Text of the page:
“Can we just stop talking about this?”

I can feel whatever strange ties have been holding our friendship together being tugged apart. From my perspective it looks like this is happening because I want to challenge and you don’t. I don’t know how it looks from yours. Maybe you think, as you’ve said before, that I have too many opinions and I think no one else is allowed to have one. I maintain that you are wrong.

You might as well have told me I was defensive. You might as well have screamed at me, “You’re so reactionary!” and watch me struggle against reacting to avoid proving you right.

It is my opinion that this is a terrible way to argue. It’s your opinion that we shouldn’t argue at all.

I should start earlier. I should start with why we became friends instead of why we shouldn’t be.

Dear Miss Elisabeth, you are so much my opposite that of course we were going to be friends. You are almost incapable of seeing the downside of things. You are all levity and laissez-faire and fuck-it-let’s-go-get-ice-cream-instead. You want to laugh and smile and talk loudly about a thousand things that don’t matter all day every day, and you are impossible to ground. You taught me how to let things go and which radio station was worth enduring the commercials for. You reminded me that happiness is worth sharing and sadness requires sharing when it’s too heavy for one person.

But christ, woman. Lately, if people were deep like bodies of water you would be a sneeze.

At what point is it no longer reasonable to keep brushing things under the rug to preserve a friendship? How long do I have to pretend that other people’s political convictions and overall outlooks on life matter less than their willingness to lend me a pencil or tell a decent joke? How old do I have to get before I don’t need to trade interesting conversations for peace? How long before I don’t have to stop calling people on their fallacies and assumptions just so I don’t have to eat lunch by myself?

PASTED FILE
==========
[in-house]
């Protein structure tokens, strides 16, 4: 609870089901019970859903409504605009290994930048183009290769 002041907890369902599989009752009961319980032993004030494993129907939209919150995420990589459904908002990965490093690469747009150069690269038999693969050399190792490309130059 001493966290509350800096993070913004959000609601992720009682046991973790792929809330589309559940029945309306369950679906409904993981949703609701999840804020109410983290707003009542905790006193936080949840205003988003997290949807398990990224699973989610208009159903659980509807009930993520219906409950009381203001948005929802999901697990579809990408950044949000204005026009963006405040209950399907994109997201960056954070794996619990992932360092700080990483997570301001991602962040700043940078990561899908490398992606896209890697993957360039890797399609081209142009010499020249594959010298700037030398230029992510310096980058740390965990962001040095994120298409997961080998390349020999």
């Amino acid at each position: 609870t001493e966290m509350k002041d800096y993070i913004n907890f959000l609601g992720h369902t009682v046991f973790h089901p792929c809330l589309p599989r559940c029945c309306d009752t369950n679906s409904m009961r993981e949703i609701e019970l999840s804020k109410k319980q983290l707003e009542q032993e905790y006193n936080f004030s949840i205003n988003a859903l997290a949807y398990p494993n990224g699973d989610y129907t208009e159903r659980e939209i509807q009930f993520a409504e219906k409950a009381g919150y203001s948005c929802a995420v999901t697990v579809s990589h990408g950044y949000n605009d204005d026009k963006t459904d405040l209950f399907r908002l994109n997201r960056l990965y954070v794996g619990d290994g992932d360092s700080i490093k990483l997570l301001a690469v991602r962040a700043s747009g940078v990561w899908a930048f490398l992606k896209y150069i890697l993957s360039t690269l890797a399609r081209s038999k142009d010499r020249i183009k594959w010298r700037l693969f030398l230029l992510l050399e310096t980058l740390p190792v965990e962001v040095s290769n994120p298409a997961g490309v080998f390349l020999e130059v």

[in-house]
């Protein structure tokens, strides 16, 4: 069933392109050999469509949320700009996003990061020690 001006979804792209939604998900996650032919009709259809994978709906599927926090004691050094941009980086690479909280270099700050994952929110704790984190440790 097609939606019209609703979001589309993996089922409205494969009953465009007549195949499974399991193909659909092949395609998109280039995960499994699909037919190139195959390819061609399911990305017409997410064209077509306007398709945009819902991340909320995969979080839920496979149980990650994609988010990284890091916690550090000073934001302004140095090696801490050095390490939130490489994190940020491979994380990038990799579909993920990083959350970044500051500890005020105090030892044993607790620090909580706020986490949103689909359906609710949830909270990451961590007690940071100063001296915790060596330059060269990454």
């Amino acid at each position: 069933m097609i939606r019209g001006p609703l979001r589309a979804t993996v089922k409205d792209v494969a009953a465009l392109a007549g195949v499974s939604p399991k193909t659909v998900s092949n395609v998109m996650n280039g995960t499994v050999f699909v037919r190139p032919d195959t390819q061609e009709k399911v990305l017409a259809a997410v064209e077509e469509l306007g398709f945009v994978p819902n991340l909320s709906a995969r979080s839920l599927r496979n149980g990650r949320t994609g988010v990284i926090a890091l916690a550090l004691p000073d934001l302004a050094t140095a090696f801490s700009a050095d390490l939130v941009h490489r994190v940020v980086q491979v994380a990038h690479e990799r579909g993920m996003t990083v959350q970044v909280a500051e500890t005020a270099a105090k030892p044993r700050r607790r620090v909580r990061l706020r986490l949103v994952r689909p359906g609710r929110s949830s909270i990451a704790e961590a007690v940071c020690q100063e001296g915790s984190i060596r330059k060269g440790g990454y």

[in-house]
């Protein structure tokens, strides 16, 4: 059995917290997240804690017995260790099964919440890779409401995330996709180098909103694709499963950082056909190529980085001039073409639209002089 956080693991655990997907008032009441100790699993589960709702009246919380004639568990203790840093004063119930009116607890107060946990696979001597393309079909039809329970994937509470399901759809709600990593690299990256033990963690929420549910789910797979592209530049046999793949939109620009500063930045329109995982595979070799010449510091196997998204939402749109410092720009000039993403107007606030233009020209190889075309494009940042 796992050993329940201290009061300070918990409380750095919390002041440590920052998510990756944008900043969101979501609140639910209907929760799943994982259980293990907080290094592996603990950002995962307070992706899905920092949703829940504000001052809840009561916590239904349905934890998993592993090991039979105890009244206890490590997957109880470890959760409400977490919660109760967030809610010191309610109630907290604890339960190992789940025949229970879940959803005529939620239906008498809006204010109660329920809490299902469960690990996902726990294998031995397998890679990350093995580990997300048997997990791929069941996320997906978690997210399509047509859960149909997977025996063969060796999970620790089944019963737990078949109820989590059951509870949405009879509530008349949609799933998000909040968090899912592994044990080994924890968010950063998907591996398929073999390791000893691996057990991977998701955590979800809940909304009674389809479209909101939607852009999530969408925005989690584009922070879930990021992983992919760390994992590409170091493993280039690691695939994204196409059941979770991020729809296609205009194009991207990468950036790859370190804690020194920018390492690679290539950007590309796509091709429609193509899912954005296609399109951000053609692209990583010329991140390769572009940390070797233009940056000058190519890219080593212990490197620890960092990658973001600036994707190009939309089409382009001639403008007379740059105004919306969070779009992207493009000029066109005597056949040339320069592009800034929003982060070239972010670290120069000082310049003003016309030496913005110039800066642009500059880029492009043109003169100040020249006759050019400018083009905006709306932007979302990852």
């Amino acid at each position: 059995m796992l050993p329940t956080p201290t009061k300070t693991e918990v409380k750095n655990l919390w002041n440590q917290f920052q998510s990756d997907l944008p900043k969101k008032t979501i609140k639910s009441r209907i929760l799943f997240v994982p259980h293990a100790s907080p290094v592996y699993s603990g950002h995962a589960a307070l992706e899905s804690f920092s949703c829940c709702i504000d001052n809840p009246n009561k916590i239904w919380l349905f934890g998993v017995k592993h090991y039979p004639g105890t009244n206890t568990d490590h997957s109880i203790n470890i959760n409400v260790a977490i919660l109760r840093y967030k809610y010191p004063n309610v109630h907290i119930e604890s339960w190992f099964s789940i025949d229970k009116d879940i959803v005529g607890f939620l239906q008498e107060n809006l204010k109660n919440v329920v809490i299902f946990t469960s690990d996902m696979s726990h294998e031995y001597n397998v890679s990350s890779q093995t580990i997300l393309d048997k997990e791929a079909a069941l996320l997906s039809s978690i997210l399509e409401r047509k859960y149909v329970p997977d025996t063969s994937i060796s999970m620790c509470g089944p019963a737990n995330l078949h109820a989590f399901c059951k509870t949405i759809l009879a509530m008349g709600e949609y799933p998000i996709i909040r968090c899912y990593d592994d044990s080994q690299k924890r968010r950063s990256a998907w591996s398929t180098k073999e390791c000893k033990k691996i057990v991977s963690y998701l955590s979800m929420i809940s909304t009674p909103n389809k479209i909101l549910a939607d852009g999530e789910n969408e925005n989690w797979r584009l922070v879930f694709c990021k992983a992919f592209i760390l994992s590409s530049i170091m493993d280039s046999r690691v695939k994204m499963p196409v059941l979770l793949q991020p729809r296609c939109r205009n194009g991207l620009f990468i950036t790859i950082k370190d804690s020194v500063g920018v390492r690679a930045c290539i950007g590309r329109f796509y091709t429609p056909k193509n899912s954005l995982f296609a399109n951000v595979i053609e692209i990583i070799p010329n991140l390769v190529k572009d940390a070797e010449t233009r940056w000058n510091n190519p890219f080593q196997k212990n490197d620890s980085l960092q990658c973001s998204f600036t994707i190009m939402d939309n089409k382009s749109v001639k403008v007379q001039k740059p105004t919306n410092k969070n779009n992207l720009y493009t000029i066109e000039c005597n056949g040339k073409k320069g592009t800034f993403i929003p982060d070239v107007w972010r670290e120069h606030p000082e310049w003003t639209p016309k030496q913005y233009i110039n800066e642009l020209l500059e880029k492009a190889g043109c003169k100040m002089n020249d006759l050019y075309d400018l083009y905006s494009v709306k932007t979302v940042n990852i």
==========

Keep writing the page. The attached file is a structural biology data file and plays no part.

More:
When do I get to make friends who are secure enough in their own opinions that they can stand up to criticism and won’t think I’m attacking them? When can we stop talking about your goddamn hair?

I have always argued the most with the people I loved the best. The people I didn’t care for so much were the ones with nothing of value to say. I don’t think it’s a sign of weakened friendships or weakened relationships that we have ideological differences or that we discuss them. I think it’s an inability to risk disagreeing that shows cracks in the mortars. If you respect me as a person, surely you can respect my opinions enough to hear them. If we’re friends, surely we can talk politics at the dinner table.

I don’t want to waste my time knowing you if you don’t want to know me. I don’t want to waste my breath if you don’t want to listen. I don’t want your friendship if it’s so cheap and fragile it can’t hold up to the most basic strains of conversation.

But I can’t claim I won’t be sad if you choose silence over staying friends, because I know you’ve got brains even though nobody tries to make you use them. Talk to me, Miss Elisabeth, and we can be ever-expanding. Let me fill your head with radical egalitarian feminist mantras and you can tell me where you came from and where you think you’re going and we will know each other. I don’t want you to back away. I want to hear you.

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